WATER VALLEY – After an exhaustive search, authorities located a Yalobusha County woman last Friday who had been missing since around noon the previous day.
Betty Ruth Dorris was discovered around 1:30 p.m sitting in her vehicle in a wooded area off County Road 557 near Ford’s Well Horse Trail. Sheriff Lance Humphreys reported Dorris, who suffers from Alzheimer’s, was in good condition when rescuers got to her car.
A Mississippi National Guard helicopter had joined the search and in less than 10 minutes spotted Mrs. Dorris’ vehicle, a white 2004 Lincoln Town Car.
“When I walked up to the car, it looked like she was sleeping. When I knocked on the window I asked her if she was OK, she said she was fine and asked me how I was,” Humphreys told the Herald. “We put her in one of our patrol trucks and brought her to the ambulance.”
Governor Phil Bryant authorized the helicopter after Yalobusha Emergency Management Director Frank Hyde called MEMA (Mississippi Emergency Management Agency) and MEMA got in touch with the governor’s office, Humphreys explained.
Hyde said that he had gone through Civil Air Patrol, but they had to have a mission. “They want a specific area to search.”
Thursday evening and into Friday morning Sheriff’s deputies had methodically checked all of the county roads from the Tallahatchie County line on both sides of Hwy. 32 all the way to Hwy. 7 searching for Dorris.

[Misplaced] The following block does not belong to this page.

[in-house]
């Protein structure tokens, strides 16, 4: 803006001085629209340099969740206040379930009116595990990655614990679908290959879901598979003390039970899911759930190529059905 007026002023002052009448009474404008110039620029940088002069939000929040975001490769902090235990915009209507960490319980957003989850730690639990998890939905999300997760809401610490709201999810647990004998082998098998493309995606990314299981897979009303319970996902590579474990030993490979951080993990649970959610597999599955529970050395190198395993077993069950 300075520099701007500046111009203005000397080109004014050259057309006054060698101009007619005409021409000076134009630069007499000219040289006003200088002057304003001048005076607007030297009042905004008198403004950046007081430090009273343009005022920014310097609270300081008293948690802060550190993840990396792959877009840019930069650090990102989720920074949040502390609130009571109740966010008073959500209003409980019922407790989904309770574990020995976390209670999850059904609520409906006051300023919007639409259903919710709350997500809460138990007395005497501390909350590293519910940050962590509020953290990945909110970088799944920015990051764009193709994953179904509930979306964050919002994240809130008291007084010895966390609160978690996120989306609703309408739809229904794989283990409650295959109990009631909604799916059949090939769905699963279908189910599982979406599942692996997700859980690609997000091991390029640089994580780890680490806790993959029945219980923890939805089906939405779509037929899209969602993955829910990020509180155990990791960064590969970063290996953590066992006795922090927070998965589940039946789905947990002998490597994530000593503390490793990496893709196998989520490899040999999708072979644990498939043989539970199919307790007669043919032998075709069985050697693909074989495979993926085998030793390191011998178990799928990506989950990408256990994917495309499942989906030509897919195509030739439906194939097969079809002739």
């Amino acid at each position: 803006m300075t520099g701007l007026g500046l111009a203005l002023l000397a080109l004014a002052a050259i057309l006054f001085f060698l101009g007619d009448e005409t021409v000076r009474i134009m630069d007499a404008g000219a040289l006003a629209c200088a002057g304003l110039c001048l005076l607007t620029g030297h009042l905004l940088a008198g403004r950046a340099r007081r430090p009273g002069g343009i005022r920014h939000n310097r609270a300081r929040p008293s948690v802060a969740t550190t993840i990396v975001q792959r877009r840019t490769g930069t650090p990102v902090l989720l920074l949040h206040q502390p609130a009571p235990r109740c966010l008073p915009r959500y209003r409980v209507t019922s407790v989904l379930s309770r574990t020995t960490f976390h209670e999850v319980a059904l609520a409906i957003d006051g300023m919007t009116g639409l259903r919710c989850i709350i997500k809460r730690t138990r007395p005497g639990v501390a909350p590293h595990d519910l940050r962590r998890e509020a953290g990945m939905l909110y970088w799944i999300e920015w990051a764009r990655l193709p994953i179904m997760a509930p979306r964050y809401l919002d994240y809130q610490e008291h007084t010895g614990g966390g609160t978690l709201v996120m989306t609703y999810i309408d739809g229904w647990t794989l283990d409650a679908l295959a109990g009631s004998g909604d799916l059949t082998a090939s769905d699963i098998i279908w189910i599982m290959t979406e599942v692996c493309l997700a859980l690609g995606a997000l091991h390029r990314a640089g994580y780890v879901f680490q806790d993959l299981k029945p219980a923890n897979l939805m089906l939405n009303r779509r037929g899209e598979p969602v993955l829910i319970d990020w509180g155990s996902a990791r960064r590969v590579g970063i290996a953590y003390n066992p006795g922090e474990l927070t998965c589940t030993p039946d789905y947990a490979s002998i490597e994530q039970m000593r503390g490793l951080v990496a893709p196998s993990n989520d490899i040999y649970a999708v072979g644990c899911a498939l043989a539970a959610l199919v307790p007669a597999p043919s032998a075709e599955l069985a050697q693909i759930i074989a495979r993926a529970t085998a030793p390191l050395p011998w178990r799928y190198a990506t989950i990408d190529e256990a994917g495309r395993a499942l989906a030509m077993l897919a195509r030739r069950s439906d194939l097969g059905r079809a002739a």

While searchers were working in Yalobusha County, Humphreys said all of the neighboring counties were also involved in the search. The statewide Silver Alert issued Thursday also kept authorities busy after several false sightings of her vehicle were reported.
“The Silver Alert really worked. We had people all the way from south of Jackson to Memphis calling in reports of possible sightings,” Humphreys said. “When people across the state hear the alert, they want to help, they were looking for her car.”
As family members waited at the scene for Mrs. Dorris to be checked by medics, her husband, Jim, thanked emergency responders and volunteer searchers.
Her daughter, Sandy Hils said that it had been a long, drawn out ordeal. As Mrs. Dorris was taken to the ambulance, she asked why Hils was crying. “I’m fine, momma. I’m fine now,” Hils responded.
After being checked, Mrs. Dorris climbed down from the back of the ambulance and went home with her family.
Hyde, who was visibly exhausted from the search, said that rescuers had been in the area, but would not have checked what was little more than a four-wheeler path.
“Looking for a lady in a Crown Vic, you wouldn’t have looked down that trail,” he said.